Daredevil boys cast into the wilderness

29th June 2007 at 01:00
My niece has finally qualified as a junior doctor after years of anxiety and slog. Before the predictably impressive results arrived, she was full of self-doubt. Had she worked hard enough to deserve it? Would she fail herself and her family? What would happen afterwards? My son, who is at university, listened to her concerns with a slight smirk, then tipped back his chair: "I am going into the medical profession too," he said, yanking the conversation back to himself. "But I won't have to work as hard as you and I can earn a lot more money. I am going to volunteer myself for medical research."

Here was a shining illustration of the boygirl divide that so worries teachers and parents. My niece, self-critical and conscientious; my son, wanting attention and glory but unwilling to undertake a long and boring journey to obtain it. If boys can't be top of the class any more, they won't settle for second best. They would rather be class clowns at the bottom.

The change in status has happened in a generation. Universities used to record a ratio of two men to one woman. Now it is three women to two men.

Girls also outnumber boys in the league of the country's brightest pupils.

By the age of 11, girls make up 52 per cent of England's brightest pupils.

At 16, this goes up to 60 per cent.

Since there is no evidence that boys are becoming genetically less intelligent, educationists have concluded that schools and universities are tailored to suit girls rather than boys. Teachers are more likely to be female. School playing fields have been sold off. Crucially, competition is discouraged and it is hard to motivate boys without it. Boys seek adventure and are less self-analytical. A teenage boy I know lists his interests as football, rugby and military history. For A-level English he was given Virginia Woolf to study. I found him head in his hands, struggling with his essay title on the theme of menstruation.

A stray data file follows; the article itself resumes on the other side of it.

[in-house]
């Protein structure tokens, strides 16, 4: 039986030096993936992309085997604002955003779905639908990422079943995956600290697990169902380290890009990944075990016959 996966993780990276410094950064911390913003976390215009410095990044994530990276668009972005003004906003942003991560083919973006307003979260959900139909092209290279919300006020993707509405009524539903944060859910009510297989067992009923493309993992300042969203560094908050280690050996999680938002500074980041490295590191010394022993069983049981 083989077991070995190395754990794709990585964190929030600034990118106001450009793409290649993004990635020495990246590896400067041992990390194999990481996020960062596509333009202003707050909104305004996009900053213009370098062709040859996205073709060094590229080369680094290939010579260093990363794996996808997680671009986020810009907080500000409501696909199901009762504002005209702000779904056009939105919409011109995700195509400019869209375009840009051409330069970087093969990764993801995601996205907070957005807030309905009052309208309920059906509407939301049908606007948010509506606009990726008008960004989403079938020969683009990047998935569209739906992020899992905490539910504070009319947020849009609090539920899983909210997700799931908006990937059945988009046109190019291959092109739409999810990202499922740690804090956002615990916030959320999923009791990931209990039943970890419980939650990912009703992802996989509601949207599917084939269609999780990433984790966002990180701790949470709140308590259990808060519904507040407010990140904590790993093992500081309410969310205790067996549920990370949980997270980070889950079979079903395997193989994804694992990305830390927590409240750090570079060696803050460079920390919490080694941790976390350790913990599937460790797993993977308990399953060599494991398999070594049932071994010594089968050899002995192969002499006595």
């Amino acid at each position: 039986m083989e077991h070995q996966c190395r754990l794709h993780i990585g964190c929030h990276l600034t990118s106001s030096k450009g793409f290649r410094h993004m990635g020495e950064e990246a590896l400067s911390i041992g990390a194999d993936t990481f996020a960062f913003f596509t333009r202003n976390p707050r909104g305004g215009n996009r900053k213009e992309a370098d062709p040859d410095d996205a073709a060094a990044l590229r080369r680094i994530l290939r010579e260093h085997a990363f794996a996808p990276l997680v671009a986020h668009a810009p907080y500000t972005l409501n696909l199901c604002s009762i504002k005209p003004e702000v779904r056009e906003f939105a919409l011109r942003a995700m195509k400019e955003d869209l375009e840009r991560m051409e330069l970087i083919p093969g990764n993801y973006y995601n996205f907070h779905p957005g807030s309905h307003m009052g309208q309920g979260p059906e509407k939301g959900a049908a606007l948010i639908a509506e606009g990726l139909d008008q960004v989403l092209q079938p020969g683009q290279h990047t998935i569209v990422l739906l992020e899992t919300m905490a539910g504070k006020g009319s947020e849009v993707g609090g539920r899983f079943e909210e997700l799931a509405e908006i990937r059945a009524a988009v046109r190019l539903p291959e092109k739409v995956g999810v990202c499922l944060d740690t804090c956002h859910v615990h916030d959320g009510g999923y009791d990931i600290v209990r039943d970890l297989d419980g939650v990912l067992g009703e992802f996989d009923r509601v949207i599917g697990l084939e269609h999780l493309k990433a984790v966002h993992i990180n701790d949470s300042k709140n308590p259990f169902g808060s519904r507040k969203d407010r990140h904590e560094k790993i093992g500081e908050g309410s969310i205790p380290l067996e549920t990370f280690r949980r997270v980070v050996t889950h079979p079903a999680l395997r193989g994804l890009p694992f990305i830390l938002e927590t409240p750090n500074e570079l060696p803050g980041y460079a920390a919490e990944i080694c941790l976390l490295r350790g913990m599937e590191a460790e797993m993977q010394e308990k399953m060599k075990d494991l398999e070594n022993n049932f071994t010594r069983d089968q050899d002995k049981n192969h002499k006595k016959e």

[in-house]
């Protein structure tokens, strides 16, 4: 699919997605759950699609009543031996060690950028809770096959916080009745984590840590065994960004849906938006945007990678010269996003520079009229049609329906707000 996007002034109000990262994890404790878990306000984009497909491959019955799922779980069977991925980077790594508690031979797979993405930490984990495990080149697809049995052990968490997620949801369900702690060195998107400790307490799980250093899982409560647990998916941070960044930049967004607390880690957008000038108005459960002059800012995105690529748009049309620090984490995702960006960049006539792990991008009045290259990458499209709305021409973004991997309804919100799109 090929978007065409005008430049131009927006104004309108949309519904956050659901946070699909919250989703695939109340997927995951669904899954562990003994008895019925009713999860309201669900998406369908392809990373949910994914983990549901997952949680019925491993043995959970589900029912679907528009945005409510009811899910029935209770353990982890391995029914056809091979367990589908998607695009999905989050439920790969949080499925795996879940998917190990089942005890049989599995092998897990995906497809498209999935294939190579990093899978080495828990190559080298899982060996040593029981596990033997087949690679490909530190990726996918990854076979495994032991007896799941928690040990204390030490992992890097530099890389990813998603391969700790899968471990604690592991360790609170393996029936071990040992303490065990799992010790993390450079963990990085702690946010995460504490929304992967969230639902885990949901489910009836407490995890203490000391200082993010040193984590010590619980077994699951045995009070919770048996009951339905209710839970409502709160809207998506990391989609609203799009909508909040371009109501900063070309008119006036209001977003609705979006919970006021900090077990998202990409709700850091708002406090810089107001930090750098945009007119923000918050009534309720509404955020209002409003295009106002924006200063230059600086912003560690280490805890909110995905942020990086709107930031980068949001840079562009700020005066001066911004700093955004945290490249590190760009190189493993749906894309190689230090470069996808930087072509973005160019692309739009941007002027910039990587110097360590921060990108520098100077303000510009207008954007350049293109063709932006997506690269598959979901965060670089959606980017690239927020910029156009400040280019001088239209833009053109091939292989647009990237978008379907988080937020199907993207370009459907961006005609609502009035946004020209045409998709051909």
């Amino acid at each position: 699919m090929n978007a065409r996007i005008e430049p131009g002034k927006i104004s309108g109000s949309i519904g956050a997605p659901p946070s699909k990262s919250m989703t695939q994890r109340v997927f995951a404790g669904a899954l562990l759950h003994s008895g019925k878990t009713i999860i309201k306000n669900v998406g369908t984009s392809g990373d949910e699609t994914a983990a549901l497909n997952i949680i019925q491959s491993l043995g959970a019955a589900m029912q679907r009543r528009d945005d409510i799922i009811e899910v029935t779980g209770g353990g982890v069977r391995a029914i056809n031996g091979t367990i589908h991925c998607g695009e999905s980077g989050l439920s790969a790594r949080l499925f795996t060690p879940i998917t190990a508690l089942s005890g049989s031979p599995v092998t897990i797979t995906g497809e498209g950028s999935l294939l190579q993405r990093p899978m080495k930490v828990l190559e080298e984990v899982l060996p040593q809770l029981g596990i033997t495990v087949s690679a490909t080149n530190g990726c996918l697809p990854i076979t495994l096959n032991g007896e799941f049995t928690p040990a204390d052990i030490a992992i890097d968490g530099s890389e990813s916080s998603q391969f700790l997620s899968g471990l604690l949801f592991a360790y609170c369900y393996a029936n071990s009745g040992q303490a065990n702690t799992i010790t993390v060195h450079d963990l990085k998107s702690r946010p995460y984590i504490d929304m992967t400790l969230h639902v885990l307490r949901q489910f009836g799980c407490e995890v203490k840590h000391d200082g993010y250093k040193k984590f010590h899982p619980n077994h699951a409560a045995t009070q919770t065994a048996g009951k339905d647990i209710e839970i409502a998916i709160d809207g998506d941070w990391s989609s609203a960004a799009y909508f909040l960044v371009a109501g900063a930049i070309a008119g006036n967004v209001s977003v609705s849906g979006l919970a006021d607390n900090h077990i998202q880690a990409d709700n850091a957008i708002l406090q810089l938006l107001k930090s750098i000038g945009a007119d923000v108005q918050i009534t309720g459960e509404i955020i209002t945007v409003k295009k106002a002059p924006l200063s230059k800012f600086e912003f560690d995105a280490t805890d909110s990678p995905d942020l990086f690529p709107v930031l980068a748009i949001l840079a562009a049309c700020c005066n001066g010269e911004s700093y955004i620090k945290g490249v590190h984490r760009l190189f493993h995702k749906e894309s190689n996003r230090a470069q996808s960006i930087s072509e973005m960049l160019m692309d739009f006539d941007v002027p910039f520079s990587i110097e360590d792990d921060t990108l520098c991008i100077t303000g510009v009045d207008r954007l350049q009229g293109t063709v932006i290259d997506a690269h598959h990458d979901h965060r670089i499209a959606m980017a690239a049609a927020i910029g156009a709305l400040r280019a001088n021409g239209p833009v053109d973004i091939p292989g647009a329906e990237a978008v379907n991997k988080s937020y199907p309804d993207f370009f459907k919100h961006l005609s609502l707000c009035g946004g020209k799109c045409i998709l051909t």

The person best placed to champion boys' needs is Boris Johnson, Conservative higher education spokesman. "Why do girls love these epically long, boring books?" he asked recently. He has also warned women that there will be no alpha men for them to marry if they continue to leave boys behind. I was Boris's colleague when he worked at The Daily Telegraph.

Every week he would file his column seconds before the latest possible deadline. I cajoled and threatened. He was keeping sub-editors from their families, stopping the paper from going to press. I would drop his column if he didn't produce it on time. He took no notice because he knew the threats were empty. I would never spike the column because, apart from always being late, it was brilliant.

I realised he could only work creatively in this daredevil way. Boris is intellectually designed for exams. He thrives on risk. Steady coursework would bore him. Sitting still bores him. Empathy bores him. He may speak for education in the Commons but there is no place for him in schools. That is the tragedy for boys.

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